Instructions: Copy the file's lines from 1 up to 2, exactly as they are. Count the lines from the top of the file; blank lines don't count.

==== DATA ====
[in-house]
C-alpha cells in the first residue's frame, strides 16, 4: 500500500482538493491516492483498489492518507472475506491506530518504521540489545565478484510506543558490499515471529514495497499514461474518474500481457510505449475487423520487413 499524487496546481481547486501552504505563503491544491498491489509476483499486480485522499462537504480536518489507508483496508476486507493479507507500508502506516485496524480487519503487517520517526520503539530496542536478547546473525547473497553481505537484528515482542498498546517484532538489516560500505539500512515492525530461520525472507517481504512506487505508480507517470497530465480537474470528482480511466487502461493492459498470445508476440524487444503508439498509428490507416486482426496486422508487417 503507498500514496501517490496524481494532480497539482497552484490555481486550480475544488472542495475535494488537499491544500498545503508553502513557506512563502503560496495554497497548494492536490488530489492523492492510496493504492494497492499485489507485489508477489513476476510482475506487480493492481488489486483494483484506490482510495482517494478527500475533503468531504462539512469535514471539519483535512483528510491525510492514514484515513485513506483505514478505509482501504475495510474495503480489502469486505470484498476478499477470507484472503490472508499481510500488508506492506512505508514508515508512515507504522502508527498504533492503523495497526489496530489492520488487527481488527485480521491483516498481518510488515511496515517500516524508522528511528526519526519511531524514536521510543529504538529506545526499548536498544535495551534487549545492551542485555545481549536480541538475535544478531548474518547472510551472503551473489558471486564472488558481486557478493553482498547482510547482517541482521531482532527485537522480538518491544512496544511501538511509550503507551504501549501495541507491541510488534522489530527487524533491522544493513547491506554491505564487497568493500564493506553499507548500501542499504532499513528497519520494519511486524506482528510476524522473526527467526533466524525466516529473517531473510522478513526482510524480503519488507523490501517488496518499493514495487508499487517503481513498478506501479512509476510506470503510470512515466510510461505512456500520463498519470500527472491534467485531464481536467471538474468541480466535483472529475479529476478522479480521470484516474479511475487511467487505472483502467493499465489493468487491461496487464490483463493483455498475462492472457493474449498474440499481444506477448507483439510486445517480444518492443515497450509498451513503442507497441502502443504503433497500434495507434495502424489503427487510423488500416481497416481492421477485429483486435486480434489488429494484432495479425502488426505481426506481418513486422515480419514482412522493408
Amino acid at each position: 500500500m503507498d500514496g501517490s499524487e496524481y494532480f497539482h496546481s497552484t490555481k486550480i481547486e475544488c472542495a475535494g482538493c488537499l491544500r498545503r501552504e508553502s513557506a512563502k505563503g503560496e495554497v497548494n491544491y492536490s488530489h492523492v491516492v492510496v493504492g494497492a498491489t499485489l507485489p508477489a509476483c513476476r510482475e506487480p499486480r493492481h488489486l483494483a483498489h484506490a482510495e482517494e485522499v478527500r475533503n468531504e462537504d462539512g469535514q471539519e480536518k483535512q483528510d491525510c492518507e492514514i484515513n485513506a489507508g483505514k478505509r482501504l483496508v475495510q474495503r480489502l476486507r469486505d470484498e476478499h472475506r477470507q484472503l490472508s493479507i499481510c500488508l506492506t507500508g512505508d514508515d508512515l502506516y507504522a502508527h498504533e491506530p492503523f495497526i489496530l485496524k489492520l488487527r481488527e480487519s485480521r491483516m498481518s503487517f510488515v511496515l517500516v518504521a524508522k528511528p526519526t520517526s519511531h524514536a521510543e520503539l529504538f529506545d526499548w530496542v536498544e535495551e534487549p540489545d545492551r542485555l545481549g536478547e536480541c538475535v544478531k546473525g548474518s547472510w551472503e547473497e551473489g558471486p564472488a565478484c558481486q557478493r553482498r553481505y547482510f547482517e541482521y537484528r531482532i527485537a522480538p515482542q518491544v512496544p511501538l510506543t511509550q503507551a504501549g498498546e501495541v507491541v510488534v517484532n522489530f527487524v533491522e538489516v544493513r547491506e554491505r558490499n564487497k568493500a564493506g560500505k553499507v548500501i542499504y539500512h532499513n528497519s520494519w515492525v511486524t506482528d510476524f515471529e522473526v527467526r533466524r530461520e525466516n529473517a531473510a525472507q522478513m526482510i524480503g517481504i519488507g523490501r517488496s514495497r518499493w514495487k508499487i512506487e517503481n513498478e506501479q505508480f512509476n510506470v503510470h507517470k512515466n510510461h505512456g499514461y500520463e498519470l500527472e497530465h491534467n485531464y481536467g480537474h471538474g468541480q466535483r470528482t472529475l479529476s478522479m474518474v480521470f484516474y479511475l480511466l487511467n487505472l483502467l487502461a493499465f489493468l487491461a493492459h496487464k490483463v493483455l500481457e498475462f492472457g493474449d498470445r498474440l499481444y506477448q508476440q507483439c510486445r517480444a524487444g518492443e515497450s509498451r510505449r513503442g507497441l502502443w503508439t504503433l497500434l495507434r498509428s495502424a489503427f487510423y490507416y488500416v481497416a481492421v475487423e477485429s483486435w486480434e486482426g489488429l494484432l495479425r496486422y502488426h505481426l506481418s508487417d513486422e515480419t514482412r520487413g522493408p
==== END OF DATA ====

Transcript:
[in-house]
C-alpha cells in the first residue's frame, strides 16, 4: 500500500482538493491516492483498489492518507472475506491506530518504521540489545565478484510506543558490499515471529514495497499514461474518474500481457510505449475487423520487413 499524487496546481481547486501552504505563503491544491498491489509476483499486480485522499462537504480536518489507508483496508476486507493479507507500508502506516485496524480487519503487517520517526520503539530496542536478547546473525547473497553481505537484528515482542498498546517484532538489516560500505539500512515492525530461520525472507517481504512506487505508480507517470497530465480537474470528482480511466487502461493492459498470445508476440524487444503508439498509428490507416486482426496486422508487417 503507498500514496501517490496524481494532480497539482497552484490555481486550480475544488472542495475535494488537499491544500498545503508553502513557506512563502503560496495554497497548494492536490488530489492523492492510496493504492494497492499485489507485489508477489513476476510482475506487480493492481488489486483494483484506490482510495482517494478527500475533503468531504462539512469535514471539519483535512483528510491525510492514514484515513485513506483505514478505509482501504475495510474495503480489502469486505470484498476478499477470507484472503490472508499481510500488508506492506512505508514508515508512515507504522502508527498504533492503523495497526489496530489492520488487527481488527485480521491483516498481518510488515511496515517500516524508522528511528526519526519511531524514536521510543529504538529506545526499548536498544535495551534487549545492551542485555545481549536480541538475535544478531548474518547472510551472503551473489558471486564472488558481486557478493553482498547482510547482517541482521531482532527485537522480538518491544512496544511501538511509550503507551504501549501495541507491541510488534522489530527487524533491522544493513547491506554491505564487497568493500564493506553499507548500501542499504532499513528497519520494519511486524506482528510476524522473526527467526533466524525466516529473517531473510522478513526482510524480503519488507523490501517488496518499493514495487508499487517503481513498478506501479512509476510506470503510470512515466510510461505512456500520463498519470500527472491534467485531464481536467471538474468541480466535483472529475479529476478522479480521470484516474479511475487511467487505472483502467493499465489493468487491461496487464490483463493483455498475462492472457493474449498474440499481444506477448507483439510486445517480444518492443515497450509498451513503442507497441502502443504503433497500434495507434495502424489503427487510423488500416481497416481492421477485429483486435486480434489488429494484432495479425502488426505481426506481418513486422515480419514482412522493408